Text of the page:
Some will certain question whether it's worth it for the government and private sector to be pouring so much money into funding biofuels research.  However, they must consider that biologically produced biofuels are unarguably one of the strongest and most promising cornerstones of energy research.  After all, the modern global industrial economy was built on the backbone of naturally fixed solar energy in the form of hydrocarbons (oil, coal, and natural gas), and being able to replenish these stocks in a cheap carbon neutral manner could solve mankind's energy problems in the short term -- and that could be enormously lucrative and beneficial.



Comments     Threshold


This article is over a month old, voting and posting comments is disabled

RE: Alright!
By sigmatau on 1/28/2010 6:21:31 PM , Rating: 1
quote:
This is the direction we should be going. Looking to replace oil with grown oil. If you have to grow plants to produce fuel, then when its burned it is emissions nuetral since everything being put into the air, came from the air.


What? I think you need to lay off the "sciency" stuff you learn. How is it emissions neutral.....not even sure why I am bothering but that just floored me. Growing something and then burning it does not make it neutral. We will never "grow" all or even close to all of our oil. The public will not allow for our food prices to go up because either food is being used to produce oil, or less land is available for food because it is used to grow a crop to turn it into oil. No way this will happen.

GM has been selling ethonal capable cars/trucks in the millions for years, yet you don't see people rushing to replace their gas with it. GM did this, btw, to boost their fleet's fuel economy as a e85 vechicle is nearly double calculated if it is modified (100 bucks or so) to use E85. Not bad, spend $100 and almost "double" the fuel economy of a vehicle in the government's eyes.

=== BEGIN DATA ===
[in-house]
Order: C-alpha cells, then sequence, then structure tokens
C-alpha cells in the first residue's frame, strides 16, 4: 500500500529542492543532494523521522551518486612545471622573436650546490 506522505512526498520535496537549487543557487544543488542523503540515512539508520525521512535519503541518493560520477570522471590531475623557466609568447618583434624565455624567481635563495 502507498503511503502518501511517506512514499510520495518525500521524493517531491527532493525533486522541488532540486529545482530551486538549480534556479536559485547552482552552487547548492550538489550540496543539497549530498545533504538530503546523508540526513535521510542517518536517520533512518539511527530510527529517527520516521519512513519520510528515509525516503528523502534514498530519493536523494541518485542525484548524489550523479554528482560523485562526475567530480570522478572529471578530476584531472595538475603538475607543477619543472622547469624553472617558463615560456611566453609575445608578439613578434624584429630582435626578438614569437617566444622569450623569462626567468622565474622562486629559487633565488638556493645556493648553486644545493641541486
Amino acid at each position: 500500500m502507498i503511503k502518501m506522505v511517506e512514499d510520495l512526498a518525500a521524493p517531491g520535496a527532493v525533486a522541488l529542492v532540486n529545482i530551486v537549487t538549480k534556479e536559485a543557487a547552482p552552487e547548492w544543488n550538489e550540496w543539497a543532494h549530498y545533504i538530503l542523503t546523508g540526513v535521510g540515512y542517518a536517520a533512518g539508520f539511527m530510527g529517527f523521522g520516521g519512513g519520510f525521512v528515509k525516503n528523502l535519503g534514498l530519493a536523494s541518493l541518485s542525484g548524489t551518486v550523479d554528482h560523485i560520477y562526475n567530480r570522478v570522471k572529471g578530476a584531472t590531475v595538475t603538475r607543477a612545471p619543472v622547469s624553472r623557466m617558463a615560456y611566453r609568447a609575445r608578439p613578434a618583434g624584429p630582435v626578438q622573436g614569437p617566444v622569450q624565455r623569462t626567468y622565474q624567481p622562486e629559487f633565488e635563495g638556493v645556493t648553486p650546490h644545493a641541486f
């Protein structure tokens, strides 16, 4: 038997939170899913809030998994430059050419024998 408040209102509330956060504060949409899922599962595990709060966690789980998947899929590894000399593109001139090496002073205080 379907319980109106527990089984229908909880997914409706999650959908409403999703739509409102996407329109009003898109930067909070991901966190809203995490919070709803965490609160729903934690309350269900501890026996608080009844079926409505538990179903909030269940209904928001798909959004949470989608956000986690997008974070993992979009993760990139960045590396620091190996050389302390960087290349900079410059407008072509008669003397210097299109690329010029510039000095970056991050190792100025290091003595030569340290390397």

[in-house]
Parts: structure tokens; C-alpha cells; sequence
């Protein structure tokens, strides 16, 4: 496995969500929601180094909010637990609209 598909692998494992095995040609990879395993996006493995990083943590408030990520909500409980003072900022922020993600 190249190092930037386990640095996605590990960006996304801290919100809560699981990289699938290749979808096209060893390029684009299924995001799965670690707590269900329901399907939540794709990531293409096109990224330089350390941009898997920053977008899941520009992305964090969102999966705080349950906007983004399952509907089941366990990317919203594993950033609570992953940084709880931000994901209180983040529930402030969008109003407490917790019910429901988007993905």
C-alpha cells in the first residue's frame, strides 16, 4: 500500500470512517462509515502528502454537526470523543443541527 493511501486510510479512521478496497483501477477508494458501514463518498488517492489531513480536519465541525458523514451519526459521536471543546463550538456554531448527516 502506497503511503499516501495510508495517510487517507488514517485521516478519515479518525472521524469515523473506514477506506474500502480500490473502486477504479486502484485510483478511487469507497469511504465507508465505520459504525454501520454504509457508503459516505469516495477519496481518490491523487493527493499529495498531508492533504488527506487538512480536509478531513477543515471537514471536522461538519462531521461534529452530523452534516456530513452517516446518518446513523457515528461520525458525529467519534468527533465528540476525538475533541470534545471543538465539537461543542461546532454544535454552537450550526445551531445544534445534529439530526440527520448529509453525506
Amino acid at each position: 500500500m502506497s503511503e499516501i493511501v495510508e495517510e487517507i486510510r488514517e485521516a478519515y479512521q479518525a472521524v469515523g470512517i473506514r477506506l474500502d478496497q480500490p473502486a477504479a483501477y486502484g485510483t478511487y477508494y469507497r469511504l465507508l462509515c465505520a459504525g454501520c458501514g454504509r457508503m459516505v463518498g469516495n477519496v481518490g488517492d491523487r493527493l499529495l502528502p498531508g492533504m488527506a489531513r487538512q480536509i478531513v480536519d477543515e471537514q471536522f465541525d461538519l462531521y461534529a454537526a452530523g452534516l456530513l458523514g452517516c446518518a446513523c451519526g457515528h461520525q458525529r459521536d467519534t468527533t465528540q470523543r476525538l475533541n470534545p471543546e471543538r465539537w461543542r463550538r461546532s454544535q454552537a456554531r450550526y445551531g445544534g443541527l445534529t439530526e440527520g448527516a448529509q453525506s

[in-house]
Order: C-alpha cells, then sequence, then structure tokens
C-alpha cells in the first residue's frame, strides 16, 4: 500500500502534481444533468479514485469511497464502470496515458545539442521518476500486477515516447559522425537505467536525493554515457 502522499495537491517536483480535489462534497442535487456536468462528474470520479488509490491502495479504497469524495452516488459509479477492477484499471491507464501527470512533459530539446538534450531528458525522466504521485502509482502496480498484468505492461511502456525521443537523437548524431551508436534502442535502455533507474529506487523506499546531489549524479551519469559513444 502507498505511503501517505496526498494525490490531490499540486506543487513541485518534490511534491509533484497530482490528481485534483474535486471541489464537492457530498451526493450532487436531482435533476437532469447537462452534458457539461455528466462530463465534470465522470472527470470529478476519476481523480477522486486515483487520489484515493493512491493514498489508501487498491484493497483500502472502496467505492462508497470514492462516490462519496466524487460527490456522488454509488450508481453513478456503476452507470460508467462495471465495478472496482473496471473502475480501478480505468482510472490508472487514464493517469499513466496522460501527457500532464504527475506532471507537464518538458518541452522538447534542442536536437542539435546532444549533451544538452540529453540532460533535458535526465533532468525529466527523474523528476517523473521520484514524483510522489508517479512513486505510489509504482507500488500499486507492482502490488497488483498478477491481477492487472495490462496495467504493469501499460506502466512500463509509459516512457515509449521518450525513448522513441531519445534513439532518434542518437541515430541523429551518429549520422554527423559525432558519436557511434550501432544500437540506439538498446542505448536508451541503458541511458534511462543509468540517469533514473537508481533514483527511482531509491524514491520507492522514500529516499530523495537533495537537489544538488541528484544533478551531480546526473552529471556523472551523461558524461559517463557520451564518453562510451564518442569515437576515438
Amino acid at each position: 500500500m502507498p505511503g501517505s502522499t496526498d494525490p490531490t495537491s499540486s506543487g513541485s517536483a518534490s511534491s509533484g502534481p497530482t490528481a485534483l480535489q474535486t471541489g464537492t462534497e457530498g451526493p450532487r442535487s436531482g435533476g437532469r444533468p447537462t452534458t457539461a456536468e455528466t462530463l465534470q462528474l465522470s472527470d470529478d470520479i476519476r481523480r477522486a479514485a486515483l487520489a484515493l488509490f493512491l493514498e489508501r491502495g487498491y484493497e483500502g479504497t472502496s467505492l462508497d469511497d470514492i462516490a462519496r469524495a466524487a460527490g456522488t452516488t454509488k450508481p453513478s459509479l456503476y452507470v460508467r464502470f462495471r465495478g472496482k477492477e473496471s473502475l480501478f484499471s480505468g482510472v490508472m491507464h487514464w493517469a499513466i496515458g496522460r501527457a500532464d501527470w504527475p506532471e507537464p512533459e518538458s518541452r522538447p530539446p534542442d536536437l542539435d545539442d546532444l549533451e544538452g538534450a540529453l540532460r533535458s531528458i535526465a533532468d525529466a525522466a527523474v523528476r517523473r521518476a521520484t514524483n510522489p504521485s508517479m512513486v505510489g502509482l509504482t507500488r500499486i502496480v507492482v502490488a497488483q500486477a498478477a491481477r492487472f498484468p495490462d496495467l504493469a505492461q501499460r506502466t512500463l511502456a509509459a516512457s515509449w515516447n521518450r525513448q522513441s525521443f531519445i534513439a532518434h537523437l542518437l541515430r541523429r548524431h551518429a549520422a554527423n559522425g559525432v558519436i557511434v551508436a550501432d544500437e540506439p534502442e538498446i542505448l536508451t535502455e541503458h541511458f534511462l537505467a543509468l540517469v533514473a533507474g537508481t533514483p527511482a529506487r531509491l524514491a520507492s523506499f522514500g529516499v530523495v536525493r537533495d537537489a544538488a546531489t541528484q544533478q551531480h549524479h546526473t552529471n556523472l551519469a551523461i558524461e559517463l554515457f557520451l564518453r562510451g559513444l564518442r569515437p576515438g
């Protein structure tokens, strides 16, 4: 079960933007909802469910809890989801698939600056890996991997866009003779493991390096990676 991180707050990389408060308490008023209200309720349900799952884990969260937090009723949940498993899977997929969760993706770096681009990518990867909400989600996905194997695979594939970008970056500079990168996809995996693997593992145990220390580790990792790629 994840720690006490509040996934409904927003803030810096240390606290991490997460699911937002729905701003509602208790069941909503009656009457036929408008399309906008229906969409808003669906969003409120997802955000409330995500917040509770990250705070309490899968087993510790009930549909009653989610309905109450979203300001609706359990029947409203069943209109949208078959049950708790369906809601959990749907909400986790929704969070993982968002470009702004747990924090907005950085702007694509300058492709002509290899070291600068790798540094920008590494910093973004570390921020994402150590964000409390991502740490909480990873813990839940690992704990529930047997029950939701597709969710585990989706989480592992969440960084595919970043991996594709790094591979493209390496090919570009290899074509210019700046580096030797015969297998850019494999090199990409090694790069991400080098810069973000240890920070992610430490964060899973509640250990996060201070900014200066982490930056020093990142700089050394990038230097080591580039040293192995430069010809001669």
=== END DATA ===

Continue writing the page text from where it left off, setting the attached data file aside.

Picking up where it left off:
Any fuel other than something that is made of food or grown on farm land will never take off. I love v8 my self and my next car will have one, but come on people! Oil is dying and we need something else fast.


RE: Alright!
By porkpie on 1/28/2010 9:43:32 PM , Rating: 2
" Growing something and then burning it does not make it neutral. "

Lol, of course it does. If you doubt it, try this simple experiment. Earn $5, then go and spend it. Then figure out how much you're ahead.

"GM has been selling ethonal capable cars/trucks in the millions for years, yet you don't see people rushing to replace their gas with it"

Because corn-based ethanol is essentially a scam, nothing but a way to turn corn into votes in the Iowa primaries. Growing oil right from gene-tailored bacteria, now, that could be several times more efficient, and actually make for a fuel cheaper than gas from natural petroleum.

"come on people! Oil is dying and we need something else fast. "

Funny people told me the same thing in 1975, but here we are today with oil reserves bigger than we had back then.


"If a man really wants to make a million dollars, the best way would be to start his own religion." -- Scientology founder L. Ron. Hubbard














botimage
Copyright 2014 DailyTech LLC. - RSS Feed | Advertise | About Us | Ethics | FAQ | Terms, Conditions & Privacy Information | Kristopher Kubicki